It is thus a very sad thing that even though the warmongers are today on the defensive, their last plan seemingly further from actualization than it was weeks ago, the U.S. empire continues to draw blood, American troops continue to dot the globe in a thousand bases, the U.S. military continues to tower over the planet. It is also sad to ponder that the war with Syria could still happen. Americans did not much care to intervene into World War I until a number of provocations. They were even more leery about World War II until Pearl Harbor. If you ever think we’re in the clear because the majority of Americans do not want war, consider that their opposition to battle might be wide, but it is not so deep. Just remember the Maine, remember the Lusitania, remember Gulf of Tonkin. We are not in the clear yet.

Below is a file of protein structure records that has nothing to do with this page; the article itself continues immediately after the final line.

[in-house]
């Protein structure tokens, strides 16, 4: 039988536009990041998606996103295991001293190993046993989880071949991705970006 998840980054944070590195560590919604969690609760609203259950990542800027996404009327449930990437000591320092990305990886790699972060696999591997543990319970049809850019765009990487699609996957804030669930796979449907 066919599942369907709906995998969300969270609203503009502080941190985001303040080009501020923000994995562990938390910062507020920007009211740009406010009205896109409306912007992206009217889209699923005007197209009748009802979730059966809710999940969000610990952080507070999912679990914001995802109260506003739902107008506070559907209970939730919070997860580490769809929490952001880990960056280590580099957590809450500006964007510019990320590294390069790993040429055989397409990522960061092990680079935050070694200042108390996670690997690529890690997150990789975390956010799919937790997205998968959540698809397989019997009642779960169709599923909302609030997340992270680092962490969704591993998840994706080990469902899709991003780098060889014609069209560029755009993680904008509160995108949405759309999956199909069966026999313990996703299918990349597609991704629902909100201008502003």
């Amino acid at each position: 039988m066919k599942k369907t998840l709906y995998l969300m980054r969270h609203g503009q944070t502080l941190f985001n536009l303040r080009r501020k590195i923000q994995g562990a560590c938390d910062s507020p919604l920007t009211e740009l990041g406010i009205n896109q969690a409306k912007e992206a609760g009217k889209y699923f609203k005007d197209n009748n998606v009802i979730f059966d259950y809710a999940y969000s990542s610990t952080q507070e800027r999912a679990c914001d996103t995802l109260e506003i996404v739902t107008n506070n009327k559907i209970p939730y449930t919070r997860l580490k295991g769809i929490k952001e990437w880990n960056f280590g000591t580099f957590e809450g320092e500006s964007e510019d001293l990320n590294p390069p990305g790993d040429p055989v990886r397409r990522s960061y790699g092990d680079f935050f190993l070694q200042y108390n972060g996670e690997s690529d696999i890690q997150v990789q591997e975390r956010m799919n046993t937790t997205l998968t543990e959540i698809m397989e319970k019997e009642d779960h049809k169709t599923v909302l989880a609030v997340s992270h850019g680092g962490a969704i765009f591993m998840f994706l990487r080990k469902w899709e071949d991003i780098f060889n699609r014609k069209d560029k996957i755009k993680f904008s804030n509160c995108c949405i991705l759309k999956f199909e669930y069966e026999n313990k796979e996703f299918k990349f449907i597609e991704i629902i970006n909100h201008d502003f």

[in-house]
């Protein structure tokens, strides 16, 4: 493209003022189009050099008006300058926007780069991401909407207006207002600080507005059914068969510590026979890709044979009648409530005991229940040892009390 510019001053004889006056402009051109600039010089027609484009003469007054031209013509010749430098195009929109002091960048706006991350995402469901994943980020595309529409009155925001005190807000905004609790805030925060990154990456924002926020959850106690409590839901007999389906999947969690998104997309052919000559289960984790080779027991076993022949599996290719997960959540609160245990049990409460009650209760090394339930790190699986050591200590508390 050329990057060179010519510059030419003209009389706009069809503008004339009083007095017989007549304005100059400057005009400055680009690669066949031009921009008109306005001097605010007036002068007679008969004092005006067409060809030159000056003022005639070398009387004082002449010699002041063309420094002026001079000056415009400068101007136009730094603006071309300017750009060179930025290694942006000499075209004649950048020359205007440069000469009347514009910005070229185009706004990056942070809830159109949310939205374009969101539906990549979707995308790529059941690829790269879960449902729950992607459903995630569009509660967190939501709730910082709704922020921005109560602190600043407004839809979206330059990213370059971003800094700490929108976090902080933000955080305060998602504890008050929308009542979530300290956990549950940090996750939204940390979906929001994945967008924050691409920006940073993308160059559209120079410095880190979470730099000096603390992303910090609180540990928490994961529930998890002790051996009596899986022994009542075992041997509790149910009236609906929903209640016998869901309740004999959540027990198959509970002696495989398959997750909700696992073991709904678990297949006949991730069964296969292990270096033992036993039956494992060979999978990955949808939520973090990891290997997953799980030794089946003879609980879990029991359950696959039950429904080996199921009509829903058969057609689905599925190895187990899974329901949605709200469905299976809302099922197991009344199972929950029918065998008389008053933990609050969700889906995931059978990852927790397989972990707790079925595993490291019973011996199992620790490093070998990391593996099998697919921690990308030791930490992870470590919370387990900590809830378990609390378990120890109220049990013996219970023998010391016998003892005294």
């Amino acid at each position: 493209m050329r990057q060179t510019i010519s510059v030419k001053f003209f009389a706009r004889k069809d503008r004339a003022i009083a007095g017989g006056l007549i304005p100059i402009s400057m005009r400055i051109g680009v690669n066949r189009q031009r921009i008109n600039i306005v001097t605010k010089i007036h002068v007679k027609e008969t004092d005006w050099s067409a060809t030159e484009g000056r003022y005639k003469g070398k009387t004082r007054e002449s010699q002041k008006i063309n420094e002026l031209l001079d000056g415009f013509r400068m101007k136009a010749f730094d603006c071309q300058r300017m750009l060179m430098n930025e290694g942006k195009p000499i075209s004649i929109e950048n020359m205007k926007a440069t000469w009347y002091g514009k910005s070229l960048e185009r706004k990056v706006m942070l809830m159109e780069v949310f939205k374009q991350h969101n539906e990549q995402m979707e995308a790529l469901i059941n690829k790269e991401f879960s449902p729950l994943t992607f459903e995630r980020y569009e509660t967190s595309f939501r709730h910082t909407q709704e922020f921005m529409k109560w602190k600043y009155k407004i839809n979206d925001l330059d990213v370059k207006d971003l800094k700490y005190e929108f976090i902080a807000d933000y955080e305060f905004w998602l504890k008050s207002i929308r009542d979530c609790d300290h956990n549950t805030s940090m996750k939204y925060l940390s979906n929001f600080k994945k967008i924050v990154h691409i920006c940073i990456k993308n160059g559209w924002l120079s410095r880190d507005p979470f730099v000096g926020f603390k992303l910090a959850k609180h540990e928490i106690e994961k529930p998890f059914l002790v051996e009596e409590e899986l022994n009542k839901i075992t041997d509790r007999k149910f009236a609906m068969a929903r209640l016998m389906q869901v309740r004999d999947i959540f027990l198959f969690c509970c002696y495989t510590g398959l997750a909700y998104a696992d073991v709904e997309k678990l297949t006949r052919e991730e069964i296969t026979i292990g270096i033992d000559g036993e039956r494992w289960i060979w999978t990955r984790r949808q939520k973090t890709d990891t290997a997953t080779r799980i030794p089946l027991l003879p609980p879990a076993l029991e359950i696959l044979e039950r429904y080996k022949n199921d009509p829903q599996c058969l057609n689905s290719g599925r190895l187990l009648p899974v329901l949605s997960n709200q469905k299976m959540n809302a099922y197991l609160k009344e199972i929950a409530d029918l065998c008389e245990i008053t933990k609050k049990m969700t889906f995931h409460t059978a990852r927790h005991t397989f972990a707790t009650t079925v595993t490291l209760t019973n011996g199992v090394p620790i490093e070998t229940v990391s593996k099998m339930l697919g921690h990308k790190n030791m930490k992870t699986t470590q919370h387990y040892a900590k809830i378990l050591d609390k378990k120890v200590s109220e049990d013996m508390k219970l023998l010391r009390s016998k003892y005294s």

But there is something awfully pathetic about Obama’s pitch for war now. It is almost as though he doesn’t really want it. Some of his detractors and apologists say he is playing a long game to weaken U.S. presidential warmaking power. That seems unlikely to me. Yet he does seem to have trouble articulating what it is he wants to do, and his suggestion that the Russian-Syrian proposal to transfer over Assad’s chemical weapons might suffice would seem to take the thunder out of the president’s calls for an attack.